Stony landscape with rough road
Friendly Friday,  Landscape,  Oman

Jebel Shams, the tallest mountain in Oman

The road wound up and up, at first tarmac, later gravel. If it weren’t for the few scrubby bushes we might almost have been on the moon, the landscape was so barren and rocky. It was hard to believe that this road led anywhere at all …

We were driving up Jebel Shams, the tallest mountain in Oman at 3,009 metres; and while we didn’t go right to the top (access to which isn’t permitted, as it’s a military area) we did get to over 2,000 metres. As our guide and driver, Said, steered carefully around the hairpin bends, and the car lurched over the stony ground, I struggled to get a few photos.

Wadi Nakhal

Said parked at the viewpoint for Oman’s Grand Canyon, Wadi Nakhal, which, while not quite on the scale of its US namesake, is pretty stunning. The light wasn’t great for photos – I suspect it rarely if ever is. But it was an impressive enough sight.

Looking into a gorge
Looking into Wadi Nakhal
Dramatic mountainous landscape
Wadi Nakhal viewpoint – the people top right give a sense of scale
Rocky landscape with gorge
Wadi Nakhal – you can just make out the white building of the observatory on Jebel Shams’ highest point

Chris and I walked along near the edge (but not too near – there is no fence for the most part) to reach the high point, where the people in my middle photo above are standing. Meanwhile Said drove off to our nearby hotel to check us all in for the night. We were to stay near here, almost on the mountain top, in the simple Jebel Shams Resort; the name however is misleading, a resort this is not!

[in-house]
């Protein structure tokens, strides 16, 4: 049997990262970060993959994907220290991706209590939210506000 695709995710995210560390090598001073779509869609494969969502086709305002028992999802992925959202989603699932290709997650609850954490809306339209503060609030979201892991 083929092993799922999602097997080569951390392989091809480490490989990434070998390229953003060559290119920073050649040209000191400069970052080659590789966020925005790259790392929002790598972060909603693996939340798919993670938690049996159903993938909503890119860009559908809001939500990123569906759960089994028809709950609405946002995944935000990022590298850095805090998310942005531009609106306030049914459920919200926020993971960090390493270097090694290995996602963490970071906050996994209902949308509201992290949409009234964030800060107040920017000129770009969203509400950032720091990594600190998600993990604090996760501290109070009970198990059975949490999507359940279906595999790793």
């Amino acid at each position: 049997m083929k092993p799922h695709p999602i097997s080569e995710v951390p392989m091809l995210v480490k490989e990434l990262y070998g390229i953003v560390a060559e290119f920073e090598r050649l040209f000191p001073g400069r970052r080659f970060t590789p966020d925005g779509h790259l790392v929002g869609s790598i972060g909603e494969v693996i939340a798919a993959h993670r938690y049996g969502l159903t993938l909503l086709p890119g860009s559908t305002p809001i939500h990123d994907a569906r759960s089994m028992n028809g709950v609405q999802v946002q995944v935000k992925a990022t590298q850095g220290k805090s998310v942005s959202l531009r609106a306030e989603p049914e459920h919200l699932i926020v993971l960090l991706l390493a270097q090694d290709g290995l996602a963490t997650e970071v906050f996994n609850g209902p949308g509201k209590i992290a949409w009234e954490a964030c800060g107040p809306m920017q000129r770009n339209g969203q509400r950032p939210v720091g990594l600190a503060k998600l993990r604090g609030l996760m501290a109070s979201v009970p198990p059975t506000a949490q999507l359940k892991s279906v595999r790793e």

Man in Arab dress sitting on rocks
Said at Wadi Nakhal

When Said returned a short while later it was with the news that he had secured a coveted Sunset Room for us. But before going to the hotel he had one more stop for us, further along the canyon. From here we could look directly down to the village down in the wadi, almost a kilometre below where we stood!

Looking down at flat roofs of a village and palm trees
Village in Wadi Nakhal

A night at Jebel Shams Resort

Arriving at the hotel we found that the rooms were like small chalets, arranged in a circle. Ours was basic but large, with two beds. Outside was a terrace with a picnic table and the promised view towards where the sun would set. There was hot water, but no Wi-Fi; and the room itself was not at all warm, the temperature now having fallen to around 14 degrees.

Yes, it was cold – unsurprising given how high we had climbed. So we put on our jackets and sat outside to watch the sunset, which was pretty special. In an interesting twist, the shape of the mountain opposite caused the sun to appear to set twice!

Mountains with yellow sky and setting sun
Going …
Mountains with yellow sky and setting sun
Gone …
Mountains with yellow sky and setting sun
Or maybe not!
Tree silhouetted against yellow mountains
Now it has!
Sunset sky
After sunset

Once the sun had gone we spent the next hour trying in vain to get our room warmer, as the tiny fan heater provided was inadequate to the task and the wall-mounted A/C unit, despite promising 30 degrees, blew out only cool air.

But after dinner (a simple buffet), Said asked the hotel staff to give us an extra blanket each, both of them very gaudy but soft and warm. We piled these on the beds and sat in them for the rest of the evening to create some warmth ahead of bedtime. This worked, and we snuggled down to sleep quite happily!

Sunrise on the mountain top

Those extra blankets Said had secured for us meant that we were cosy in bed and slept well. Waking quite early I could see, through the crack I always leave in the curtains while travelling, that the sun was just touching the mountains opposite. I dressed quickly in the chilly room and went out with my camera to capture the scene.